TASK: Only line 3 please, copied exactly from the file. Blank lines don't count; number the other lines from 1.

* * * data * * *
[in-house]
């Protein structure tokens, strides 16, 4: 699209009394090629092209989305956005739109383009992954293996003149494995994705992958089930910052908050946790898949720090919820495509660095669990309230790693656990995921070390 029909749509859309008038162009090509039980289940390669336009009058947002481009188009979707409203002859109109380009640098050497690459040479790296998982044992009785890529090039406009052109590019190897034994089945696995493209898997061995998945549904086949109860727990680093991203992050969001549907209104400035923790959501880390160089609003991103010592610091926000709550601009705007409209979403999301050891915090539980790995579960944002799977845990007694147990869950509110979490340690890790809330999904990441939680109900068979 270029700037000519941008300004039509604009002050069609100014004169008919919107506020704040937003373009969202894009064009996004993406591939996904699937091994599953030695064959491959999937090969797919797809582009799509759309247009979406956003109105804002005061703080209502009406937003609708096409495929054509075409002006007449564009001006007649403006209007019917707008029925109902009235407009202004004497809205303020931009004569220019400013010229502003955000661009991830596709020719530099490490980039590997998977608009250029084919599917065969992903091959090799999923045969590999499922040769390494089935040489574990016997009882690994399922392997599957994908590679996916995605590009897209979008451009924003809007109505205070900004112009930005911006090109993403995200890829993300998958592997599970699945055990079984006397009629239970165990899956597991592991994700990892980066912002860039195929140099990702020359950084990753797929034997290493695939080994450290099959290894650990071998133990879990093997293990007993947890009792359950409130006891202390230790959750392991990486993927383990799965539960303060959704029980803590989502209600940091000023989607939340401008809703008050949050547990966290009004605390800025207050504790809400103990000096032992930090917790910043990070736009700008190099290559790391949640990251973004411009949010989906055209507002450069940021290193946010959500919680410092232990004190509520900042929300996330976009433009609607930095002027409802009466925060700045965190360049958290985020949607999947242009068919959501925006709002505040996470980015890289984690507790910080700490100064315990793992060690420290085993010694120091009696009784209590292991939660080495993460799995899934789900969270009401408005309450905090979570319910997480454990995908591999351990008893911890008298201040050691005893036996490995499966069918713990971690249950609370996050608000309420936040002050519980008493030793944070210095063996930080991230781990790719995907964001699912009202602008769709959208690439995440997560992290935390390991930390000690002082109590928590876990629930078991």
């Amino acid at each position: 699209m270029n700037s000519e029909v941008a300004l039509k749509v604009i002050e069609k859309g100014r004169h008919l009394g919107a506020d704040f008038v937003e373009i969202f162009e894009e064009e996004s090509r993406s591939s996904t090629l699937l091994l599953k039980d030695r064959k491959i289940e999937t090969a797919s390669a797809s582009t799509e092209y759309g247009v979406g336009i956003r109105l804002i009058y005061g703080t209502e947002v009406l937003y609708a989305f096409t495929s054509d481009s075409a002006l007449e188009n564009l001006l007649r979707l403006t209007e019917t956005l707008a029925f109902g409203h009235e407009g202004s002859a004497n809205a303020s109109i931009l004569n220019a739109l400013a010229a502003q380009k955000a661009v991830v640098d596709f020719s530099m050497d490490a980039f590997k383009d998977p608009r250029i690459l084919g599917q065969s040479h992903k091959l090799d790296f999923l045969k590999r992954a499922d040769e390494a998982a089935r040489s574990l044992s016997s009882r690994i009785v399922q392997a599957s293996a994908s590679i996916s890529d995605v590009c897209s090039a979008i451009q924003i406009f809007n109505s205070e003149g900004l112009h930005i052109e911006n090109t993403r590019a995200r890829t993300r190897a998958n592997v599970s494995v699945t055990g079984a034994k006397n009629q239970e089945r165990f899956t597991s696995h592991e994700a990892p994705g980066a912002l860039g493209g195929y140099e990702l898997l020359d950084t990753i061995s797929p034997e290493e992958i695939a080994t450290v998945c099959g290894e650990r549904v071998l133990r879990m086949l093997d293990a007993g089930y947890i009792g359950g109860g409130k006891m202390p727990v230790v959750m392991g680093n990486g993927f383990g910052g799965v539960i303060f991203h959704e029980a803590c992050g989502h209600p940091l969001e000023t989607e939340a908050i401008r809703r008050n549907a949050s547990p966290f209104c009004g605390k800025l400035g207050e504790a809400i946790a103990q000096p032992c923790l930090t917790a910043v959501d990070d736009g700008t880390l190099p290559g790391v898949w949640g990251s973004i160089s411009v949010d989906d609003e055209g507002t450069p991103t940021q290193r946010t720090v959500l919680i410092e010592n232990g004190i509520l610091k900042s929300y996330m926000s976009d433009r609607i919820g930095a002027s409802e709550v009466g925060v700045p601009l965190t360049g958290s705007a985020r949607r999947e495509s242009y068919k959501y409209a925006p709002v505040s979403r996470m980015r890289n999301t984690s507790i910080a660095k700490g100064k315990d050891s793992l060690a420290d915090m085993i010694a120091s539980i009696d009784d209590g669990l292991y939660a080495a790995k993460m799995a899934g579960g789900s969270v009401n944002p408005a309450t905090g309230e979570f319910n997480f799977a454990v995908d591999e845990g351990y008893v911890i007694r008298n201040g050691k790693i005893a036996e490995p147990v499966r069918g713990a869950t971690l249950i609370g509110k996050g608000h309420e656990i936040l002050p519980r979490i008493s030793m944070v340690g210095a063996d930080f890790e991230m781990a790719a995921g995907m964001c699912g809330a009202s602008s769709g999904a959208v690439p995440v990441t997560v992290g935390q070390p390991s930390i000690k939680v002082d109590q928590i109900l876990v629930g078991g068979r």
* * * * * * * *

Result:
């Amino acid at each position: 699209m270029n700037s000519e029909v941008a300004l039509k749509v604009i002050e069609k859309g100014r004169h008919l009394g919107a506020d704040f008038v937003e373009i969202f162009e894009e064009e996004s090509r993406s591939s996904t090629l699937l091994l599953k039980d030695r064959k491959i289940e999937t090969a797919s390669a797809s582009t799509e092209y759309g247009v979406g336009i956003r109105l804002i009058y005061g703080t209502e947002v009406l937003y609708a989305f096409t495929s054509d481009s075409a002006l007449e188009n564009l001006l007649r979707l403006t209007e019917t956005l707008a029925f109902g409203h009235e407009g202004s002859a004497n809205a303020s109109i931009l004569n220019a739109l400013a010229a502003q380009k955000a661009v991830v640098d596709f020719s530099m050497d490490a980039f590997k383009d998977p608009r250029i690459l084919g599917q065969s040479h992903k091959l090799d790296f999923l045969k590999r992954a499922d040769e390494a998982a089935r040489s574990l044992s016997s009882r690994i009785v399922q392997a599957s293996a994908s590679i996916s890529d995605v590009c897209s090039a979008i451009q924003i406009f809007n109505s205070e003149g900004l112009h930005i052109e911006n090109t993403r590019a995200r890829t993300r190897a998958n592997v599970s494995v699945t055990g079984a034994k006397n009629q239970e089945r165990f899956t597991s696995h592991e994700a990892p994705g980066a912002l860039g493209g195929y140099e990702l898997l020359d950084t990753i061995s797929p034997e290493e992958i695939a080994t450290v998945c099959g290894e650990r549904v071998l133990r879990m086949l093997d293990a007993g089930y947890i009792g359950g109860g409130k006891m202390p727990v230790v959750m392991g680093n990486g993927f383990g910052g799965v539960i303060f991203h959704e029980a803590c992050g989502h209600p940091l969001e000023t989607e939340a908050i401008r809703r008050n549907a949050s547990p966290f209104c009004g605390k800025l400035g207050e504790a809400i946790a103990q000096p032992c923790l930090t917790a910043v959501d990070d736009g700008t880390l190099p290559g790391v898949w949640g990251s973004i160089s411009v949010d989906d609003e055209g507002t450069p991103t940021q290193r946010t720090v959500l919680i410092e010592n232990g004190i509520l610091k900042s929300y996330m926000s976009d433009r609607i919820g930095a002027s409802e709550v009466g925060v700045p601009l965190t360049g958290s705007a985020r949607r999947e495509s242009y068919k959501y409209a925006p709002v505040s979403r996470m980015r890289n999301t984690s507790i910080a660095k700490g100064k315990d050891s793992l060690a420290d915090m085993i010694a120091s539980i009696d009784d209590g669990l292991y939660a080495a790995k993460m799995a899934g579960g789900s969270v009401n944002p408005a309450t905090g309230e979570f319910n997480f799977a454990v995908d591999e845990g351990y008893v911890i007694r008298n201040g050691k790693i005893a036996e490995p147990v499966r069918g713990a869950t971690l249950i609370g509110k996050g608000h309420e656990i936040l002050p519980r979490i008493s030793m944070v340690g210095a063996d930080f890790e991230m781990a790719a995921g995907m964001c699912g809330a009202s602008s769709g999904a959208v690439p995440v990441t997560v992290g935390q070390p390991s930390i000690k939680v002082d109590q928590i109900l876990v629930g078991g068979r």